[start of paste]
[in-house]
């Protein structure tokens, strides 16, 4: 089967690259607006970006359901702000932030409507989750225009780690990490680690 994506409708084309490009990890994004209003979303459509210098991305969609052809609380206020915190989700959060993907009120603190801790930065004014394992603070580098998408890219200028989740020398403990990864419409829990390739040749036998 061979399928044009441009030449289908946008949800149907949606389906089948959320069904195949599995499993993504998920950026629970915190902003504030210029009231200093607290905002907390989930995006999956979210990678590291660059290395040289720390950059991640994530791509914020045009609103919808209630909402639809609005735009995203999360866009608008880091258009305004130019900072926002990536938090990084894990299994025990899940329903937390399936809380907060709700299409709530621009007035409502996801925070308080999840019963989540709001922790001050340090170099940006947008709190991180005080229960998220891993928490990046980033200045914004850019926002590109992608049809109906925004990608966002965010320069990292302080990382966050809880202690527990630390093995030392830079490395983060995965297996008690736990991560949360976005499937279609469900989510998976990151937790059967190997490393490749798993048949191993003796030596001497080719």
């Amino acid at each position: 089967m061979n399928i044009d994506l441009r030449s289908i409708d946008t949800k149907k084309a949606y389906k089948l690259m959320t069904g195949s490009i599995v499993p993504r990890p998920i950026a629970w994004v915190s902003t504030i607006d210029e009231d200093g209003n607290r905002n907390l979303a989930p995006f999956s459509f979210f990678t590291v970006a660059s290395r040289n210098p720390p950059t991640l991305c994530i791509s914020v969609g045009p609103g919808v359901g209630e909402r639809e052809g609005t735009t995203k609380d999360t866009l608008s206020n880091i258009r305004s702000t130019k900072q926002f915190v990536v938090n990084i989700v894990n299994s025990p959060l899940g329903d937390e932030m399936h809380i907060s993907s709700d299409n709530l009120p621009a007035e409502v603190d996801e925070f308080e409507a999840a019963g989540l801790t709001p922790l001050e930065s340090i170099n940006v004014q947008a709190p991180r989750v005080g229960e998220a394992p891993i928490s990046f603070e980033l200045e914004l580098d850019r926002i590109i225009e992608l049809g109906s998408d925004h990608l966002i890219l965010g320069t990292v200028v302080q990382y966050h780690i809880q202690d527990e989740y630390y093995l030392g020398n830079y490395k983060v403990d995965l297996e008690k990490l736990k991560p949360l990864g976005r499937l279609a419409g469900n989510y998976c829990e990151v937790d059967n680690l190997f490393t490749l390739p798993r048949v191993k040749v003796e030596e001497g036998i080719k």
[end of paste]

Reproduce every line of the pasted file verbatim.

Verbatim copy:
[in-house]
């Protein structure tokens, strides 16, 4: 089967690259607006970006359901702000932030409507989750225009780690990490680690 994506409708084309490009990890994004209003979303459509210098991305969609052809609380206020915190989700959060993907009120603190801790930065004014394992603070580098998408890219200028989740020398403990990864419409829990390739040749036998 061979399928044009441009030449289908946008949800149907949606389906089948959320069904195949599995499993993504998920950026629970915190902003504030210029009231200093607290905002907390989930995006999956979210990678590291660059290395040289720390950059991640994530791509914020045009609103919808209630909402639809609005735009995203999360866009608008880091258009305004130019900072926002990536938090990084894990299994025990899940329903937390399936809380907060709700299409709530621009007035409502996801925070308080999840019963989540709001922790001050340090170099940006947008709190991180005080229960998220891993928490990046980033200045914004850019926002590109992608049809109906925004990608966002965010320069990292302080990382966050809880202690527990630390093995030392830079490395983060995965297996008690736990991560949360976005499937279609469900989510998976990151937790059967190997490393490749798993048949191993003796030596001497080719």
């Amino acid at each position: 089967m061979n399928i044009d994506l441009r030449s289908i409708d946008t949800k149907k084309a949606y389906k089948l690259m959320t069904g195949s490009i599995v499993p993504r990890p998920i950026a629970w994004v915190s902003t504030i607006d210029e009231d200093g209003n607290r905002n907390l979303a989930p995006f999956s459509f979210f990678t590291v970006a660059s290395r040289n210098p720390p950059t991640l991305c994530i791509s914020v969609g045009p609103g919808v359901g209630e909402r639809e052809g609005t735009t995203k609380d999360t866009l608008s206020n880091i258009r305004s702000t130019k900072q926002f915190v990536v938090n990084i989700v894990n299994s025990p959060l899940g329903d937390e932030m399936h809380i907060s993907s709700d299409n709530l009120p621009a007035e409502v603190d996801e925070f308080e409507a999840a019963g989540l801790t709001p922790l001050e930065s340090i170099n940006v004014q947008a709190p991180r989750v005080g229960e998220a394992p891993i928490s990046f603070e980033l200045e914004l580098d850019r926002i590109i225009e992608l049809g109906s998408d925004h990608l966002i890219l965010g320069t990292v200028v302080q990382y966050h780690i809880q202690d527990e989740y630390y093995l030392g020398n830079y490395k983060v403990d995965l297996e008690k990490l736990k991560p949360l990864g976005r499937l279609a419409g469900n989510y998976c829990e990151v937790d059967n680690l190997f490393t490749l390739p798993r048949v191993k040749v003796e030596e001497g036998i080719k």